The Three Stages of Macular Degeneration Explained

You’ve probably heard of cataracts and glaucoma, but what about macular degeneration? Macular degeneration is an incurable eye disease that causes more vision loss than cataracts and glaucoma combined each year. 

At Cooper Eye Care, our team of experts want you to know that, while macular degeneration is incurable, early treatment can slow the progression of the disease. Here, we discuss the three stages of macular degeneration, as well as factors that can make it more likely you will develop the disease. 

Overview of macular degeneration

Macular degeneration is a disease that causes the middle part of your retina, the macula, to deteriorate over time. Your macula focuses your central vision and allows you to read, drive, recognize faces, and see fine detail. Macular degeneration occurs slowly, which can make it difficult to realize something is wrong with your vision — especially because most people expect their vision to worsen with age. 

There are two types of macular degeneration: wet and dry. The majority of people with macular degeneration, about 85-90%, have the dry type of the disease. Although there is a type of macular degeneration called Stargardt disease that affects younger people, the majority of cases are related to age, which is why you sometimes see the condition referred to as age-related macular degeneration. 

The stages of macular degeneration

Macular degeneration is divided into three distinct stages: early, intermediate, and late. Small deposits of a substance called drusen form, and are the first sign of macular degeneration. These deposits prevent the flow of oxygen and nutrients to your retina, which causes certain cells in your retina to die.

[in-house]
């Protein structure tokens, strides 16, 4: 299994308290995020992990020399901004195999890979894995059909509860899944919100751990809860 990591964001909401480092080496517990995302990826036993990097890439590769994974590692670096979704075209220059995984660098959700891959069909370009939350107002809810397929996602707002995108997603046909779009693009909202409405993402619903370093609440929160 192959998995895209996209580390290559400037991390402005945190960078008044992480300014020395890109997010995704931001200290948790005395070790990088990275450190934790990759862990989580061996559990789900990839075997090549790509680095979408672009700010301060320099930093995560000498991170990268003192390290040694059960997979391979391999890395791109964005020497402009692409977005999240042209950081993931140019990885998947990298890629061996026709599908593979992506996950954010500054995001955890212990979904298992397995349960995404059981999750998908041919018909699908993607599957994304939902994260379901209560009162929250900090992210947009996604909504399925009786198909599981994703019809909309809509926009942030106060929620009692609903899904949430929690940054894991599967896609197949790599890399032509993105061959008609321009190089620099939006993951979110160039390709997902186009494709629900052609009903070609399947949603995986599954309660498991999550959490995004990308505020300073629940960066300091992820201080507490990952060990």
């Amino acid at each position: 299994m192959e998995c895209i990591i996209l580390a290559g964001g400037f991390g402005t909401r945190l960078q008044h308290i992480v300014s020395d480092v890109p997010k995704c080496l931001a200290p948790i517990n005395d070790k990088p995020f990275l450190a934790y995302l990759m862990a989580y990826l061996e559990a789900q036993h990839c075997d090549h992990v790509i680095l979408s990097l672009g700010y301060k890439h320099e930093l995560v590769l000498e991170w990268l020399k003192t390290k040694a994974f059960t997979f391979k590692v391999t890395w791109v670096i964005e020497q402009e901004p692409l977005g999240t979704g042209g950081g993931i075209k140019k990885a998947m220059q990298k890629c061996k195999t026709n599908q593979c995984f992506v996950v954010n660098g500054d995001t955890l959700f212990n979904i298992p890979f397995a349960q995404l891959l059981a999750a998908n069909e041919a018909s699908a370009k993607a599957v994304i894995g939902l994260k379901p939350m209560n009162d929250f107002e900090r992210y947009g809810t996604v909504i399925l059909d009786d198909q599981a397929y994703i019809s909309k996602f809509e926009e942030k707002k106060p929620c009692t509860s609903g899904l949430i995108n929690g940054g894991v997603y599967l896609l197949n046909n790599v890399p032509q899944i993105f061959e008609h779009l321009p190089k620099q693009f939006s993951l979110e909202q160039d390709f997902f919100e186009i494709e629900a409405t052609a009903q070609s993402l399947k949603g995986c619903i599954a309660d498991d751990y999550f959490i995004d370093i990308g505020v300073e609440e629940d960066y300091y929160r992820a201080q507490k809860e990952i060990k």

Early stage macular degeneration

You may not realize you have macular degeneration in the earliest stage. The first symptom for most people is worsening night vision. Since worsening vision overall is common as you age, you may not realize anything is wrong. 

You’re likely to find yourself needing a brighter light for nighttime tasks, you may have trouble seeing in dim light, or seeing at night. If you’re having issues seeing at night, talk to your doctor during your regular eye exam. Your doctor can check for signs of drusen. 

Intermediate stage macular degeneration

During this stage, the disease progresses to the point you may have a blurry spot in your vision, and you may begin to have difficulties seeing contrasts. Additionally, you may experience: 

The drusen deposits are larger during the intermediate stage, and there may be pigment changes. Even at this stage, you may not realize there’s a serious problem. 

Late stage macular degeneration

During late stage macular degeneration, vision problems increase dramatically. Vision loss becomes noticeable, and you may have problems recognizing faces, seeing detail, and central vision loss. 

Risk factors for macular degeneration

Although scientists don’t understand exactly why some people develop macular degeneration and others don’t, there are some factors that raise your risk of developing it. 

Your family history is important because there’s a genetic component involved in macular degeneration. If you know someone in your family has macular degeneration, you should discuss it with your doctor. Your race matters; white people are more likely to develop the disease than other races. 

Smoking is an important risk factor because smokers are twice as likely as non-smokers to develop macular degeneration. If you’re a smoker, you should consider quitting. 

Treatment of macular degeneration

There’s no cure for macular degeneration, but treatment can slow the progression of the disease. The sooner you get treatment, the slower the drusen proliferates and grows, meaning your vision is better for longer. 

If you have risk factors for macular degeneration, or you’ve been experiencing issues with night vision, schedule an appointment at Cooper Eye Center. 

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